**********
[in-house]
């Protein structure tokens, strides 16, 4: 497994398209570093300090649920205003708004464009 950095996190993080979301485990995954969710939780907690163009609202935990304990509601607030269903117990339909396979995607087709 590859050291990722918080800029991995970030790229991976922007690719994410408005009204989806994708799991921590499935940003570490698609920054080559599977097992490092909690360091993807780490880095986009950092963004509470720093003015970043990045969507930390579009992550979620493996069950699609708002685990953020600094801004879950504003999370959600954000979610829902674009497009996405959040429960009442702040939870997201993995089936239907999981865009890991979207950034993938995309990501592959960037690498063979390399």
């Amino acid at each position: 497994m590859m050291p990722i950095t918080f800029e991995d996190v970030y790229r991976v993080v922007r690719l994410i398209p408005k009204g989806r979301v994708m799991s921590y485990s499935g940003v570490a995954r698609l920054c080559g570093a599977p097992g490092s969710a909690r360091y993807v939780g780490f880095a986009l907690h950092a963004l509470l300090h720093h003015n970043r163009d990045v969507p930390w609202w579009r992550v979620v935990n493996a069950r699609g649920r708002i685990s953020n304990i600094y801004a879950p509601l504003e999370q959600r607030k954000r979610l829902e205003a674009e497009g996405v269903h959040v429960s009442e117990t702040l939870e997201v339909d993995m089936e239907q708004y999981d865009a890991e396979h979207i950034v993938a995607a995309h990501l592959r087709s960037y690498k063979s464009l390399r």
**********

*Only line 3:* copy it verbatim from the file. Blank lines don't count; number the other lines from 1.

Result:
């Amino acid at each position: 497994m590859m050291p990722i950095t918080f800029e991995d996190v970030y790229r991976v993080v922007r690719l994410i398209p408005k009204g989806r979301v994708m799991s921590y485990s499935g940003v570490a995954r698609l920054c080559g570093a599977p097992g490092s969710a909690r360091y993807v939780g780490f880095a986009l907690h950092a963004l509470l300090h720093h003015n970043r163009d990045v969507p930390w609202w579009r992550v979620v935990n493996a069950r699609g649920r708002i685990s953020n304990i600094y801004a879950p509601l504003e999370q959600r607030k954000r979610l829902e205003a674009e497009g996405v269903h959040v429960s009442e117990t702040l939870e997201v339909d993995m089936e239907q708004y999981d865009a890991e396979h979207i950034v993938a995607a995309h990501l592959r087709s960037y690498k063979s464009l390399r």